In this issue of Blood, Shao and colleagues demonstrate that the low factor V (FV) levels in patients with combined deficiency of FV and FVIII (F5F8D) may in fact be beneficial for the patients and ameliorate their bleeding tendency.1 This report adds to the growing list of observations that FV not only is procoagulant but also that it works as an anticoagulant. The paper brings new understanding of the basic pathology of F5F8D and also lays the foundation for a change in the treatment strategy of the disease.
Blood coagulation is initiated by vascular damage, which exposes tissue factor (TF) to the circulating coagulation proteins.2,3 This initiates a series of proteolytic reactions that result in the formation of thrombin and a fibrin clot. Factor VIIa (FVIIa) bound to TF activates factors IX and X (FIX and FX), which team up with their respective activated cofactor, factor VIIIa and Va (FVIIIa and FVa) (see figure). FXaFVa activates prothrombin to generate the initial thrombin. Feedback from this reaction activates the system by converting the procofactors FVIII and FV to their active forms, and the system can now proceed at maximum speed.4 The role of FIXaFVIIIa is to provide amplification by generating more FXa. The cofactors FVa and FVIIIa are crucial as the enzymes FIXa and FXa have low intrinsic activities. This is illustrated by the severe bleeding phenotype affecting individuals with hemophilia A, due to defective or absent FVIII. In contrast, it has been puzzling that patients with FV deficiency generally have a mild bleeding phenotype. Patients with combined FVIII and FV deficiency also have a mild bleeding phenotype, and the report by Shao and colleagues provides a possible explanation by demonstrating that the low FV levels are associated with efficient thrombin generation. Reconstitution of FV to normal levels results in anticoagulation and decreased thrombin generation. This illustrates the importance of the anticoagulant functions of FV.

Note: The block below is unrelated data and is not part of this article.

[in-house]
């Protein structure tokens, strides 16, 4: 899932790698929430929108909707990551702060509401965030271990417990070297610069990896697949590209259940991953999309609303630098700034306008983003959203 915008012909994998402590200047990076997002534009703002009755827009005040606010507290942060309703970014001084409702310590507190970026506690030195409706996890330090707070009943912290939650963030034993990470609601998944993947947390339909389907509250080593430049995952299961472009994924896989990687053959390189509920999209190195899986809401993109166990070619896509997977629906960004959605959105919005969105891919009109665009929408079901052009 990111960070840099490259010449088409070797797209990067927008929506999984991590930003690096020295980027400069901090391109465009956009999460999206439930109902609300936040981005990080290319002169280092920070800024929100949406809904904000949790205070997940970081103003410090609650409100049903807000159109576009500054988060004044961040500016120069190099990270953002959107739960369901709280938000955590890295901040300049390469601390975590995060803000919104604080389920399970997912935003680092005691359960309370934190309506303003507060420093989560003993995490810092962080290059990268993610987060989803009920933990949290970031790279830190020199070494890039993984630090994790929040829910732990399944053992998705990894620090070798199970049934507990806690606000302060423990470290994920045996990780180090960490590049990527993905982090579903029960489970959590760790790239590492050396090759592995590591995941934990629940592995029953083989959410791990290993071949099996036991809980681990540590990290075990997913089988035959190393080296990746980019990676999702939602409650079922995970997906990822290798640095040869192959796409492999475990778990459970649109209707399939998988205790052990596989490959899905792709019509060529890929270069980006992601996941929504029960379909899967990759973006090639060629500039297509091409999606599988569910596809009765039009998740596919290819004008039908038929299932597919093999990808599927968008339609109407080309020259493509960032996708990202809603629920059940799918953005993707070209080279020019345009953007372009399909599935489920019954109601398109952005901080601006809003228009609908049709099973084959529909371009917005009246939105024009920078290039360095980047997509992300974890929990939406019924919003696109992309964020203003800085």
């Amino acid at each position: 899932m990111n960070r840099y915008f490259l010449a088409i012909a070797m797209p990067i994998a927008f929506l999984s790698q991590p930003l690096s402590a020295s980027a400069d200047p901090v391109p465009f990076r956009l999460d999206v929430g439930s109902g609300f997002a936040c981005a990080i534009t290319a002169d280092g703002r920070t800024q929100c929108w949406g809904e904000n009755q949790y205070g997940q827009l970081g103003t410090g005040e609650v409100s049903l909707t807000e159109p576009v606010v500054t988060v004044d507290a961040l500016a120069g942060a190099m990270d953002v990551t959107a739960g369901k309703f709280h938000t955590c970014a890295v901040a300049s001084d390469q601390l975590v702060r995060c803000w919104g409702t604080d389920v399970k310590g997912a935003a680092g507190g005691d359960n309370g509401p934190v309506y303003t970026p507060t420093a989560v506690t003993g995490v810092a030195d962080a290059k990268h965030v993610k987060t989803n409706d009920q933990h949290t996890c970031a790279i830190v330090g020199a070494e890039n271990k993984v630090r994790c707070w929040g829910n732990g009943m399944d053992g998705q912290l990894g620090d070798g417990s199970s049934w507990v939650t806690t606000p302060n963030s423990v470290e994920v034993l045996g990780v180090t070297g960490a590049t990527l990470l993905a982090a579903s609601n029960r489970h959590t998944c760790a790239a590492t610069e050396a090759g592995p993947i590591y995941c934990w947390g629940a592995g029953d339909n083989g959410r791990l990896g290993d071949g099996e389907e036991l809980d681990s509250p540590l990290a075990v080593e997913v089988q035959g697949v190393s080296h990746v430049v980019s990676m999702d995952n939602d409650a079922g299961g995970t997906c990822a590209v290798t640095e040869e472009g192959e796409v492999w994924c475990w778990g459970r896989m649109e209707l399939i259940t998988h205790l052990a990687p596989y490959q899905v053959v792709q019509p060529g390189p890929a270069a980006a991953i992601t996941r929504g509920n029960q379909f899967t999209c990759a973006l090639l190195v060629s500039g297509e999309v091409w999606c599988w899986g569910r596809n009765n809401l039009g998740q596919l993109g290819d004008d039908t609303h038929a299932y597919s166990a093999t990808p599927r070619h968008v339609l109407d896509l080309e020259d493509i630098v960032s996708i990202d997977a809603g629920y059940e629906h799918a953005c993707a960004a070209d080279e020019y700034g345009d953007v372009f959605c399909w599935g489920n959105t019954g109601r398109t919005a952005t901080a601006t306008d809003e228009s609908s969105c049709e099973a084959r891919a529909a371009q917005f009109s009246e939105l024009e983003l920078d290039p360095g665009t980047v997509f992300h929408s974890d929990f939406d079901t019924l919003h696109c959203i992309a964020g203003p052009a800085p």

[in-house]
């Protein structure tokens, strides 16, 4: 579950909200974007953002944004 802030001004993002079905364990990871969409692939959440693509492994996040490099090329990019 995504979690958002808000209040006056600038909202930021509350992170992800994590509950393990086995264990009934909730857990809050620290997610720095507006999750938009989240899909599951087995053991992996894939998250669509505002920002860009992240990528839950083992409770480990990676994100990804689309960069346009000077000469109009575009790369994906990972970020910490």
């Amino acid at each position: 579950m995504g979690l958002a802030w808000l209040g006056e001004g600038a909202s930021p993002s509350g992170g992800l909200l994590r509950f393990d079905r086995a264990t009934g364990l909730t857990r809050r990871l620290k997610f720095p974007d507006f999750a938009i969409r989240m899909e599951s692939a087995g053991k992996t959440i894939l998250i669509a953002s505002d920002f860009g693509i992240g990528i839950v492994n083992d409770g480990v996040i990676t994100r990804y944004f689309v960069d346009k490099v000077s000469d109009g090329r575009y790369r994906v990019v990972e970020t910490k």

To date, 2 anticoagulant properties of FV have been identified (see figure). The discovery of activated protein C (APC) resistance, caused by the FVLeiden mutation, as a major risk factor for venous thrombosis led to the identification of FV as an APC cofactor functioning in synergy with the anticoagulant protein S in the degradation of FVIII in the FIXaFVIIIa complex.4,5 Loss of the APC cofactor activity due to the FVLeiden mutation is one of the mechanisms that generates a hypercoagulable state. The second anticoagulant function of FV is related to its interaction with full-length tissue factor pathway inhibitor (TFPIα).5 TFPIα, which regulates both the FVIIaTF complex and FXa, circulates bound to FV. As a consequence, individuals with FV deficiency have low TFPIα and therefore defective anticoagulation, which may be the explanation for the mild bleeding phenotype in FV deficiency.6 FV serves not only as a carrier of TFPIα in circulation but also as a synergistic TFPIα cofactor together with protein S in the inhibition of FXa.7,8 A minor splice isoform of FV, denoted FV-Short, which is particularly efficient as a TFPIα carrier and synergistic TFPIα cofactor with protein S, was discovered during elucidation of the pathogenic mechanism of the East Texas bleeding disorder.9